John Collins - Organist, Harpsichordist Iberian Musicologist, Translator

Bernardino Bottazzi: Choro et Organo (Versetti per sonar sull’organo, Messe, Antifone e Inni),

Title:Bernardino Bottazzi: Choro et Organo (Versetti per sonar sull’organo, Messe, Antifone e Inni),

Editor: edited by Marco Ghirotti.

Publisher: Armelin Musica AMM282. 40Euros

Reviewed by John Collins

Bernadino Bottazzi, a Friar from Ferrara, is another of the nebulous figures of early 17th century European keyboard music, known to posterity only through this volume of pieces published in Venice in 1614; described on the title page as the first book, we do not know whether a second book was ever printed. There is a long history of organ masses in Italy both preceding and following Bottazzi’s print, in both Ms and printed sources, including the second book published by Girolamo Cavazzoni in 1543, the Messa de la Dominica by Brumel included in the Castell Arquato MS, the three organ masses by Andrea Gabrieli (which survive only in the Turin MS, the original print published by his nephew Giovanni having been lost ), the three organ masses published by Claudio Merulo, and the pieces includee by Adriano Banchieri in L’organo suonarino. Later examples up to 1645 include publications by Frescobaldi, Croce and Fasolo.

Bottazzi’s print contains settings for the Mass of the Apostles, the Mass Dominicale and the Mass of the Madonna, the Credo Cardinale, Credo Dominicale, a chromatic ricercar on the third tone and a set of 22 hymns covering the church year, concluding with four Antiphons of the Madonna which between them also cover the church year. There is also a set of the eight Tones in use.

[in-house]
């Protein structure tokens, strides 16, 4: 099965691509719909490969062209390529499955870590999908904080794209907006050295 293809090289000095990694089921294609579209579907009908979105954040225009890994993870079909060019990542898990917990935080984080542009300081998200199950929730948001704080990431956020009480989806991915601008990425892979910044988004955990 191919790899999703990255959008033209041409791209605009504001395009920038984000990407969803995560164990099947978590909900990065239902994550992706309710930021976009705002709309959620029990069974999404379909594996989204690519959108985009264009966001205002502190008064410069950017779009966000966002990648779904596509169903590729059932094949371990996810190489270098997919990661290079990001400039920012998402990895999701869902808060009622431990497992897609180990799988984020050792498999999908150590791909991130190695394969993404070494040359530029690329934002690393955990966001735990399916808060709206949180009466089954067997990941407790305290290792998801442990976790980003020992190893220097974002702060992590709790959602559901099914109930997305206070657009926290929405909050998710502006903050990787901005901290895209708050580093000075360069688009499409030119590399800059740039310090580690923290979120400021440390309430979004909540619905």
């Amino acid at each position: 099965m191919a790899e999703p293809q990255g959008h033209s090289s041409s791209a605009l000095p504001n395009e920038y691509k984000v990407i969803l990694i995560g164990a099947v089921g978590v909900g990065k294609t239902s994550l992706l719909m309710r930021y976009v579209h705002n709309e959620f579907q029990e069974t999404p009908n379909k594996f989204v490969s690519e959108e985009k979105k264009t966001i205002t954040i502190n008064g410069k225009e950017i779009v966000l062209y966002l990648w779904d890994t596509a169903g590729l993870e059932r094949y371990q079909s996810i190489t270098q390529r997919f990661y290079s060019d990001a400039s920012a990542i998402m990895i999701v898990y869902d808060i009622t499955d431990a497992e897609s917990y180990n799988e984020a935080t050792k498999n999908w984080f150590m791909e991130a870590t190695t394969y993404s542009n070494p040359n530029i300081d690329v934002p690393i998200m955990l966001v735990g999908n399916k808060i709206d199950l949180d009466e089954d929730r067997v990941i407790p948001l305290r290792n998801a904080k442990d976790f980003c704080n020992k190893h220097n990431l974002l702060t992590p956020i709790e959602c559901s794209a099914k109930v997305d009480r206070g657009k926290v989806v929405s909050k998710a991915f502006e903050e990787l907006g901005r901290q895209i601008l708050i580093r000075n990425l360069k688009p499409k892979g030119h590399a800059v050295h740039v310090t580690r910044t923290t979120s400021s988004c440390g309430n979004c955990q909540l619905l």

The bulk of the book (pp. 9-55 ) contain the verses for the three Masses, which include the following verses: Kyrie 1 and3, Christe, Kyrie 1 and3, followed by the verses for the Gloria - Et in terra Pax, Benedicimus te, Glorificamus te, Domine Deus, Dominus Dei Agnus Dei, Qui tollis, Quoniam, Tu solus, In Gloria, concluding with the Sanctus 1 and 3, and the Agnus (one verse ). Although there are some written out trills and occasional passagework, these verses are generally far simpler in style than the more florid and highly ornamented verses by Andrea Gabrieli and Merulo. Bottazzi’s verses are also mainly imitative, but the In Gloria is chordal, and are far closer to the earlier verses of Girolamo Cavazzoni, indeed, some ten verses of the Missa della Madonna have been taken from Cavazzoni’s Missa de Beata Virgine which was published in 1543. All the appropriate plainchants are given, including those of the non-organ verses.